Monday, June 21, 2010

Lord's Supper 3

This is such a good summary.  I have to post it, too.
From "The Sacrament of the Body and Blood of Christ--Against the Fanatics". 1526.

Here then you have the distinction as to what the commemoration is, and how one should use the sacrament and derive benefit from it, namely, by simply correcting our shortcomings and failings.  We share the common frailties of other people, and each has his own peculiar frailties;  because of these we come here to seek strength.  This is why this sacrament is called a food for hungry and thirsty souls, who feel their misery and would gladly be rescued from death and all misfortune.  The papists have taught:  "Beware, do not go thither unless you are pure and have no evil conscience,"  so that Christ may be certain to have a pure abode.  They have so stupefied and frightened the poor souls by this that they have fled from the sacraments, and yet have had to receive it under constraint--with such trembling that they would as gladly have entered a fiery furnace.

We are to be pure in the sense that we are sorry for our sins and would gladly be rid of them, and are vexed that we are such miserable people--insofar as we are serious about it and not just pretending.  Complete sinlessness, however, no one will ever attain.  Even if you should do so, you would not dare to go to the sacrament, for it was instituted specifically for the sake of the weak.  So much for the use of the sacrament:  it is to strengthen the conscience against all distress and temptation.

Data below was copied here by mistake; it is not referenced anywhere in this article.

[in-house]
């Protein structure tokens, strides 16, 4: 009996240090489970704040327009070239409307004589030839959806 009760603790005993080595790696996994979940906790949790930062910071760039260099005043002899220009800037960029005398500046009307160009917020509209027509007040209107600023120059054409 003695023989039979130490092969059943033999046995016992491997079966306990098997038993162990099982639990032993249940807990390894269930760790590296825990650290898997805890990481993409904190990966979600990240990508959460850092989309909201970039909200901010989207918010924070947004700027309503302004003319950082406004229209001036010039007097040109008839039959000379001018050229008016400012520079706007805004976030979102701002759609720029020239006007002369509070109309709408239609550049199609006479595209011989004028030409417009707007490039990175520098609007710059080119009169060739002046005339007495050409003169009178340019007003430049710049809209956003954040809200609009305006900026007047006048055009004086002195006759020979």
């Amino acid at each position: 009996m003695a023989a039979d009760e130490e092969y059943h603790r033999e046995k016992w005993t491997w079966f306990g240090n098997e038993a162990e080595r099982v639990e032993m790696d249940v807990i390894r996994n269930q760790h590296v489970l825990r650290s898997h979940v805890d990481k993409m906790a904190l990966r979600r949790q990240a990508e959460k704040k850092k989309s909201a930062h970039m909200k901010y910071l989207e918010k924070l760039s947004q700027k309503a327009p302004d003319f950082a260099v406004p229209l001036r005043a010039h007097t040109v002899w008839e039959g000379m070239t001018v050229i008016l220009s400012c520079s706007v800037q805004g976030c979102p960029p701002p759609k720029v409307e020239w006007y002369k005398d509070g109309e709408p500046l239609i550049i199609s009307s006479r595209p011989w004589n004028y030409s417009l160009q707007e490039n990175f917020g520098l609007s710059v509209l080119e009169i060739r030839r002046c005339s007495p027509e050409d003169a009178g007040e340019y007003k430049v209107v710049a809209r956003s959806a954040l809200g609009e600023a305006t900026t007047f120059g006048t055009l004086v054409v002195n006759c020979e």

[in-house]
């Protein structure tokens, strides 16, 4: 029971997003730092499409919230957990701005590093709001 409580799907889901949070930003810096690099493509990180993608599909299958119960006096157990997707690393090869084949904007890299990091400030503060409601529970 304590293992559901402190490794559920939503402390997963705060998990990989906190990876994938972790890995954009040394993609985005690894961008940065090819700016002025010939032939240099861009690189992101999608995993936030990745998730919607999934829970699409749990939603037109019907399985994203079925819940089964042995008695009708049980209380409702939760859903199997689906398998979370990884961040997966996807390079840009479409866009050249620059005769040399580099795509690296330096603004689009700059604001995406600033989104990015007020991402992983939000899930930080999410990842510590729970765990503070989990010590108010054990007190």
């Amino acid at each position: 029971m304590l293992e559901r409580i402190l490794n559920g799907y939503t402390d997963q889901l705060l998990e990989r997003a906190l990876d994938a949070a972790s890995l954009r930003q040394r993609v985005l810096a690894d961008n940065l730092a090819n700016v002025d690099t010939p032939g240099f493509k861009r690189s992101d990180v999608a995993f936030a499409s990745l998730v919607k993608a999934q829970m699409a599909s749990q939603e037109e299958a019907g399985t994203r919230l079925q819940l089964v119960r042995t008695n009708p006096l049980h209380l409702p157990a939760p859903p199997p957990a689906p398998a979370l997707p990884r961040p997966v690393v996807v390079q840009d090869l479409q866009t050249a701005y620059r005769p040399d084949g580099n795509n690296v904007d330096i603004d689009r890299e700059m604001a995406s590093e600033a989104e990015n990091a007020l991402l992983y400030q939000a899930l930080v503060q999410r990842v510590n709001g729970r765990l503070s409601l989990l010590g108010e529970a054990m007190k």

Now there remains the part concerning the fruit of the sacrament.  Of this I have had much to say at other places.  It is nothing other than love.  The early fathers too have emphasized this most of all, and for this reason they called the sacrament communio, that is, a communion.  this is also presented to us here in two ways--first, by way of an example, and second, by way of a symbol or sign which is the bread and wine--so every Christian, no matter how crude he maybe, may be able to comprehend here in the sacrament the whole christian doctrine, what he is to believe and what he is to do through faith.  for it is necessary for each one to know that Christ has given his body, flesh, and blood on the cross to be our treasure and to help us to receive forgiveness of sins, that is, that we may be saved, redeemed from death and hell.

That is the first principle of christian doctrine.  It is presented to us in the words, and his body and blood are given to us to be received corporeally as a token and confirmation of this fact.  to be sure, he did this only once, carrying it out and achieving it on the cross;  but he causes it each day anew to be set before us, distributed and poured out through preaching, and he orders us to remember him always and never forget him.

The second principle is love.  It is demonstrated in the first place by the fact that he has left us an example.  As he give himself for us with his body and blood in order to redeem us from all misery, so we too are to give ourselves with might and main for our neighbor.  whoever knows this and lives accordingly is holy, and has not much more to learn, nor will he find anything more in the whole bible.  for these two principles are here inscribed together as on a tablet which is always before our eyes and which we use daily.

(Lull, pp. 330, 331)

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